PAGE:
The Cave of the Patriarchs is located at the heart of Hebron in the West Bank. It is a place of worship for both Muslims and Jews. Since the Baruch Goldstein Massacre in 1994, the Cave is physically divided between Jews and Muslims: 80% of the cave’s area is a mosque and 20% is a synagogue, while the Israeli IDF controls the only doorway. However, the room from which the Muezzin calls for prayer was left within the Jewish area and the muslim clergy holds the only key to the door.
In order for the muezzin to call the daily A’zan (prayer), a particular arrangement has been made by the Israeli authorities to allow the Muezzin to enter the Jewish part of the Cave. Five armed soldiers meet him at the dividing door and escort him through a narrow passageway within the synagogue, until they reach the room’s green door. The Muezzin proceeds to open the door and locks it behind him. He settles in, prepares himself, and calls the Adh’an through a amplifying sound system, echoing his prayer throughout the cave and city outside. The soldiers guard the door all the while, and once the Muezzin is finished they escort him back to the mosque area. Because of local politics between the Jewish and Muslim communities, the call is preformed only four times a day. The fifth time is taken over by a call for “Mincha” (a Jewish evening prayer) uniquely developed by the local Hazan, reminiscing of the Muezzin’s call. These events are part of the surreal routines which maintain the fragile statusquo in the Cave for the past decades.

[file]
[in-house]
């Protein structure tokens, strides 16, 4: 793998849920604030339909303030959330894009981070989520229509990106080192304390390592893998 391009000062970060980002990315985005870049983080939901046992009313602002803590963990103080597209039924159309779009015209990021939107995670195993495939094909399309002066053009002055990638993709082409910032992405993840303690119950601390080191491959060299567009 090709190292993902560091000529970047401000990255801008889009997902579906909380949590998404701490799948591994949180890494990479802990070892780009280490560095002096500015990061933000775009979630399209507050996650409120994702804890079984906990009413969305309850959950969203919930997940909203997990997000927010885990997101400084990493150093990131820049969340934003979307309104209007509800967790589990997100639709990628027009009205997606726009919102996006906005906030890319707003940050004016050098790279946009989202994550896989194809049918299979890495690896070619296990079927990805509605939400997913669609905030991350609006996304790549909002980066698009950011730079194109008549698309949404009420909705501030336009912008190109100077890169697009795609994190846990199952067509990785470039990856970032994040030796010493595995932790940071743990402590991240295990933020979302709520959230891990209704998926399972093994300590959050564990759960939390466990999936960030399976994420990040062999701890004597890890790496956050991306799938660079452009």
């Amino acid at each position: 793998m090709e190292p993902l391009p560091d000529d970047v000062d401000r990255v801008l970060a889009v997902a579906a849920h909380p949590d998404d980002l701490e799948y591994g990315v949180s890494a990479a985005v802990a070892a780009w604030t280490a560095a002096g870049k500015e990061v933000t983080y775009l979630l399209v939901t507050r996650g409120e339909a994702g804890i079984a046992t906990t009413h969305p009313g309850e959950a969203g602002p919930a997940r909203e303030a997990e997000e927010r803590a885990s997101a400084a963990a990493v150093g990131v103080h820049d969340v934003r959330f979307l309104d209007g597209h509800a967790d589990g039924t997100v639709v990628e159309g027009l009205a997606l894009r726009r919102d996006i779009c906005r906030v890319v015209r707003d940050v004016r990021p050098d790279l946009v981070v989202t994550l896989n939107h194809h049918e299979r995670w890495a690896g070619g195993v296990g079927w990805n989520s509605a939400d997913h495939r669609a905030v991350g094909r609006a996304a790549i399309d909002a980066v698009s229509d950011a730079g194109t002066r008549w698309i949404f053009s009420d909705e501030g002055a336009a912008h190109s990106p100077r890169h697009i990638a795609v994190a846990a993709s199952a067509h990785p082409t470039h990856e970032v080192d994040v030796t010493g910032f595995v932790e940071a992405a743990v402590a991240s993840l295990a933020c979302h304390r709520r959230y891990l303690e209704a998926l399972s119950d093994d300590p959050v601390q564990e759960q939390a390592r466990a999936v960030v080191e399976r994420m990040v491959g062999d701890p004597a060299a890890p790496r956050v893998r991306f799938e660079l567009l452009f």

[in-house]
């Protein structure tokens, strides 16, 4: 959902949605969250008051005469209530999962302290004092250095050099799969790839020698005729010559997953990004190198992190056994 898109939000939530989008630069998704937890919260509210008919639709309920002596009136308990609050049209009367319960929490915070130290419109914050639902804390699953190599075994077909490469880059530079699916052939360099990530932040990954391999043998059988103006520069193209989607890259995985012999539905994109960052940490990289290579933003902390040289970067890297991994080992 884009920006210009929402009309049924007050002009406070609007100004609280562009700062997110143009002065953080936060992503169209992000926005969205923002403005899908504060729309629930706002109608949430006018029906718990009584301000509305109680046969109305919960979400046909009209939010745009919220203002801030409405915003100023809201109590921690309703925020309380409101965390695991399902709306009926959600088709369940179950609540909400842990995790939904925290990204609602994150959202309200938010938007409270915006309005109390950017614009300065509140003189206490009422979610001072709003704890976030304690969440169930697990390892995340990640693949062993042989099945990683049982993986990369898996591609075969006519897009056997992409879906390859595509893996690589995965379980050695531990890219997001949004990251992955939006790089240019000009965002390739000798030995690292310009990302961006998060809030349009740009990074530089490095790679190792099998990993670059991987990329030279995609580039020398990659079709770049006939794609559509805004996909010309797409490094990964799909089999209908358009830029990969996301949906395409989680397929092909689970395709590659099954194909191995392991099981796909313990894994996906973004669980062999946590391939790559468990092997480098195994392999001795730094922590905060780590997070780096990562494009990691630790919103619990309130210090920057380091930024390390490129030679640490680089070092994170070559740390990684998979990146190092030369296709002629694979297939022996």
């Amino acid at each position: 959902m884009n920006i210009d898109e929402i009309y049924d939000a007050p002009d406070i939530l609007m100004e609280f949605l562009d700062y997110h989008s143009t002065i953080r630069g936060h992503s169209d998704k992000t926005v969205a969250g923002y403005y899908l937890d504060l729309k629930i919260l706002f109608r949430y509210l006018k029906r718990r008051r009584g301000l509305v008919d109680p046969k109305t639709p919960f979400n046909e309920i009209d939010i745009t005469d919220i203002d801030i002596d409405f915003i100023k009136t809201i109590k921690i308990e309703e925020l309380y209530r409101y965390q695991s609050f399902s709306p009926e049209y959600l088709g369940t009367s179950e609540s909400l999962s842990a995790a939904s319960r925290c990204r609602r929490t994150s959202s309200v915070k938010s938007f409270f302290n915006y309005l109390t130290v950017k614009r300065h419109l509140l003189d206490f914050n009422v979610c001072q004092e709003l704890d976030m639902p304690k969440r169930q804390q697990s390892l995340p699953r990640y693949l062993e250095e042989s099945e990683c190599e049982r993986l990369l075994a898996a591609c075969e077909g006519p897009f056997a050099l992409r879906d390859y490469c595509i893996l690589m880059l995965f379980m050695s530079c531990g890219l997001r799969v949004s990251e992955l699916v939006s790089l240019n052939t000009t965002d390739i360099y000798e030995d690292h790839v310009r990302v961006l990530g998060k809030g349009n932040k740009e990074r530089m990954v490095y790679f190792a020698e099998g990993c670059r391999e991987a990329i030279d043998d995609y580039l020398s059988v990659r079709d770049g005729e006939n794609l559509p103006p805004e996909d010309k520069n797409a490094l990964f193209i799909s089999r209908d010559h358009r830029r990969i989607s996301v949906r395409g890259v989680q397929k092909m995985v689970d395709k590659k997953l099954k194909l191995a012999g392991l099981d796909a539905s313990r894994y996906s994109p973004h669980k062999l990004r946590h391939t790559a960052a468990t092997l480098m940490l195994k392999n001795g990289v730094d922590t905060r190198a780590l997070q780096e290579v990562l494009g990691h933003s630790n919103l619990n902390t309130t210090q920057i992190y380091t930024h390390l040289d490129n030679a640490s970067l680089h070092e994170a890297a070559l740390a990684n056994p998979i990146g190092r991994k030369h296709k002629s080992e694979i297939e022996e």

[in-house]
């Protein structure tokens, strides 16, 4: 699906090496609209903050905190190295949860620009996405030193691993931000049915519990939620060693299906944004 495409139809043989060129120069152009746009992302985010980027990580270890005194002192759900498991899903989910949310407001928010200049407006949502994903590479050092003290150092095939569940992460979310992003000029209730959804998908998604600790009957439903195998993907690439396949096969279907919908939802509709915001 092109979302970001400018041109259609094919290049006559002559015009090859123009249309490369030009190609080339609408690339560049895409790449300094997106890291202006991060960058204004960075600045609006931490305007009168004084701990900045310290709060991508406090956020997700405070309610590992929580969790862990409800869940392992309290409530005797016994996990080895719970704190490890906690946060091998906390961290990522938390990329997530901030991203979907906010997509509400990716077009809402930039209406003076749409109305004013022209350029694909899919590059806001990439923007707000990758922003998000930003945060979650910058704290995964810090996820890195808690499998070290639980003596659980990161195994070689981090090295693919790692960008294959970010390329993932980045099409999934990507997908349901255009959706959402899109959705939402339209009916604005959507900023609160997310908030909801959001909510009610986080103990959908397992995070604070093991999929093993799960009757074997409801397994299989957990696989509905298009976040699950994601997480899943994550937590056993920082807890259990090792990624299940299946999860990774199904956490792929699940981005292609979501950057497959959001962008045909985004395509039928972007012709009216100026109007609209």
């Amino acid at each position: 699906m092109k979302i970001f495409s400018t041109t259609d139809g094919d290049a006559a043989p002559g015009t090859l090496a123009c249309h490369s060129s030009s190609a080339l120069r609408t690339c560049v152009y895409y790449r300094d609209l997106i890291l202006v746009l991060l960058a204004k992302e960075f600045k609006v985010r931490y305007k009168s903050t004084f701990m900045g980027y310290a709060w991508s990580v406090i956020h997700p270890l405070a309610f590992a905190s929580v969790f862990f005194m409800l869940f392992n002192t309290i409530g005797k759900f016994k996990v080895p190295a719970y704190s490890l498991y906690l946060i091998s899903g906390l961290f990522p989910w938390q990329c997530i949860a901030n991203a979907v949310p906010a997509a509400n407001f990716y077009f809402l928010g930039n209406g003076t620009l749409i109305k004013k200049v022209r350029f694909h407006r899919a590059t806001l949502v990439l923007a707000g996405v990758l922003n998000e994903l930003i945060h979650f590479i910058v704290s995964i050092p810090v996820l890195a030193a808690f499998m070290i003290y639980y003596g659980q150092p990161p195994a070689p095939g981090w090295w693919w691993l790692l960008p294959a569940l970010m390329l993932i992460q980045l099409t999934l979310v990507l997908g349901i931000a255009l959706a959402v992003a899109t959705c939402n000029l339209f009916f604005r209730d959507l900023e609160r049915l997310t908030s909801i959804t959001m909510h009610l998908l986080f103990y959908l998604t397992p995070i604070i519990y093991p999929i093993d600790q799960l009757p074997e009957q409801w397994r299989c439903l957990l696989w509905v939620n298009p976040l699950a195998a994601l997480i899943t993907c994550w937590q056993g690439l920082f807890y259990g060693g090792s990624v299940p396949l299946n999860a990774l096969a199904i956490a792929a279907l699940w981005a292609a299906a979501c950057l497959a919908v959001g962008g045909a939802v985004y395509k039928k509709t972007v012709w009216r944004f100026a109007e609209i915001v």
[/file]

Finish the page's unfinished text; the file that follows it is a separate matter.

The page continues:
The vents around the Muslim call for prayer at the Cave of the Patriarchs involve all three inhabitants: the Army, the religious Jews, and the Muslim believers. In this work, Pereg follows the Muezzin’s journey from the Mosque through the synagogue and back, during one whole day: from the first call for prayer at 4am till the last at 9pm. Her works concentrates on the performative qualities of routine events which proceed religious events. These qualities relate to the bond between ritual and territory, and are heightened by the particular mergence of time and place. This work follows ABRAHAM ABRAHAM and SARAH SARAH (2012) and continues the artist’s ongoing interest in the Cave of the Patriarchs, at this pivoting moment in Israel.
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